HIV-Positive: How do we recognize the signs?

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Acquired immune deficiency syndrome or acquired immunodeficiency syndrome (AIDS) is a disease of the human immune system caused by the human immunodeficiency virus (HIV). HIV is transmitted through direct contact of mucous membrane or the bloodstream with a bodily fluid containing HIV, such as blood, semen, vaginal fluid, preseminal fluid and breast milk. This transmission can involve anal, vaginal or oral sex, blood transfusion, contaminated hypodermic needles, exchange between mother and baby during pregnancy, childbirth, breastfeeding or other exposure to one of the above bodily fluids.

Like other diseases, AIDS has a time to start, a time to settle down, and a time for ending; ending meaning the patient cures or dies from the sickness; ending also meaning that, in the unique case of AIDS, the patient has no alternative but dying.  In HIV/AIDS infection, the beginning, the settlement and the end correspond to the following steps of the disease: asymptomatic (no sign to be noticed), symptomatic (there are signs that indicate the progress of the sickness) and finally the declared disease.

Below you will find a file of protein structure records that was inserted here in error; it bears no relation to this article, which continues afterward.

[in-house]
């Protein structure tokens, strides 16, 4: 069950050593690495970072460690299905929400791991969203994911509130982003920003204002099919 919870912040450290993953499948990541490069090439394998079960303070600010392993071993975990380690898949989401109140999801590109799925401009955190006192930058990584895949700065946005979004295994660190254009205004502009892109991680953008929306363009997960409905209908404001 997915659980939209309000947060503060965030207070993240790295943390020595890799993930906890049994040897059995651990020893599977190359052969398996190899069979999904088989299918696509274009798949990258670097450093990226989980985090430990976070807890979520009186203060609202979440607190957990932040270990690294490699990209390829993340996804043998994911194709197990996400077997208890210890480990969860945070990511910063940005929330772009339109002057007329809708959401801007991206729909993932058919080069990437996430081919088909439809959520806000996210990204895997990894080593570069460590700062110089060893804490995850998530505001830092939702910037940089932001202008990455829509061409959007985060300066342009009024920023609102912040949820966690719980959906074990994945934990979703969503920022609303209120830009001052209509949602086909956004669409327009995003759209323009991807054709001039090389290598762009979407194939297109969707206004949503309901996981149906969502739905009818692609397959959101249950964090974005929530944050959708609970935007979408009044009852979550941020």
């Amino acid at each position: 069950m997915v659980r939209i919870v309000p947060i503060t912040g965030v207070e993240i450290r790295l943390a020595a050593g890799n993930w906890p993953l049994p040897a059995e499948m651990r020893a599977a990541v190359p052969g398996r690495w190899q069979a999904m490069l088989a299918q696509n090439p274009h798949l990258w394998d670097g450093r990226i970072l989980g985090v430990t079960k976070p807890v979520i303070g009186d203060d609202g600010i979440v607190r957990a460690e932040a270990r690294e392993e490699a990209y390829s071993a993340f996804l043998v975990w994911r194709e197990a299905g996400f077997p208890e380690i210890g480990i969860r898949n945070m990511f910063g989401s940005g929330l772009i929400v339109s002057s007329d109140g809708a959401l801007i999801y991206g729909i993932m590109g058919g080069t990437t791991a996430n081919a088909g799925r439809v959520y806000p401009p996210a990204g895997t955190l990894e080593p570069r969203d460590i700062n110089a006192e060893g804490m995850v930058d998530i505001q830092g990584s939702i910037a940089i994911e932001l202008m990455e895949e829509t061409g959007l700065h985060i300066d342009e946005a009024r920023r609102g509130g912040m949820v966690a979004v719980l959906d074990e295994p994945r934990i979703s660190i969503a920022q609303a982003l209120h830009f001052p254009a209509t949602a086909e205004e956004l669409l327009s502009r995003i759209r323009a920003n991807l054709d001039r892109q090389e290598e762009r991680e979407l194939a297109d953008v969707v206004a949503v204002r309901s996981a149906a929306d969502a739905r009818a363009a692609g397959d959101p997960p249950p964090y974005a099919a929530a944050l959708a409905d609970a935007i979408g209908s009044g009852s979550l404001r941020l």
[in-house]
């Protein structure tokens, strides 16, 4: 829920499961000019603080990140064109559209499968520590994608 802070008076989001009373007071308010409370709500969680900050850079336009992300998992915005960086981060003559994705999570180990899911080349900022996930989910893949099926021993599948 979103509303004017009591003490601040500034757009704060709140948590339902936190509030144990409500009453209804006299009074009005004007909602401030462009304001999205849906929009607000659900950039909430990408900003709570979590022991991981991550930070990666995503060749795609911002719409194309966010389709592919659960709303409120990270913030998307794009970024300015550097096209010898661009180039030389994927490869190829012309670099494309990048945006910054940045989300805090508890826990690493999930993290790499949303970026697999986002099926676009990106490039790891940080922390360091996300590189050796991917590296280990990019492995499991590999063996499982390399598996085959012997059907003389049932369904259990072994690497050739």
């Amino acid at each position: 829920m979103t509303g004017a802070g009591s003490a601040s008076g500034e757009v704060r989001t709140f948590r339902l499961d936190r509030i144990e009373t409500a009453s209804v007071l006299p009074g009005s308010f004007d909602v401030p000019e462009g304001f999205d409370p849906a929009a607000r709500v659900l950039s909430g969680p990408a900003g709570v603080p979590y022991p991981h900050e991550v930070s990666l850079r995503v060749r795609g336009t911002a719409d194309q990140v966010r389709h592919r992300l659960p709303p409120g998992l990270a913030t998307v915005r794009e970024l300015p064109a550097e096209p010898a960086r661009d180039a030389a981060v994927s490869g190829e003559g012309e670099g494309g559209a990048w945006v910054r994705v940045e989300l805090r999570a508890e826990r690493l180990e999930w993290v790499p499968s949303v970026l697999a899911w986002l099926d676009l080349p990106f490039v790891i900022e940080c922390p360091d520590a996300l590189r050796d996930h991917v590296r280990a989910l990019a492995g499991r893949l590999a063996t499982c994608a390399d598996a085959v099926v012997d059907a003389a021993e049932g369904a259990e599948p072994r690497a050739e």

Among the three steps, the symptomatic level is when the HIV-positive should be aware of the signs that begin disturbing his health. How do these signs appear and how can we recognise them?

The signs are as follows:

  • Unexplained swelling of lymphatic glands located in the neck, the armpit and the groin, for three months,
  • Chronic fatigue, asthenia, overtiredness,
  • Unexplained loss of weight (more than 10% of the weight lost),
  • Unexplained fever, for one month, accompanied by shivering and night sweat,
  • Pruritus or skin eruption,
  • Skin diseases (a mycosis, a parasitosis or a bacterial skin disease),
  • Muscular and articular pains,
  • Anorexia, nausea and vomiting,
  • Herpes zoster.

Knowing these signs is important to struggle more efficiently individually against the pandemic disease. A large number of people would never get the opportunity to be tested. They would keep on ignoring their serological status all along the asymptomatic step. But, with the repetition of the signs above stated, one should pay attention so as to know the reality about his health and then begin having adequate treatment.

Source by Drissa Cisse

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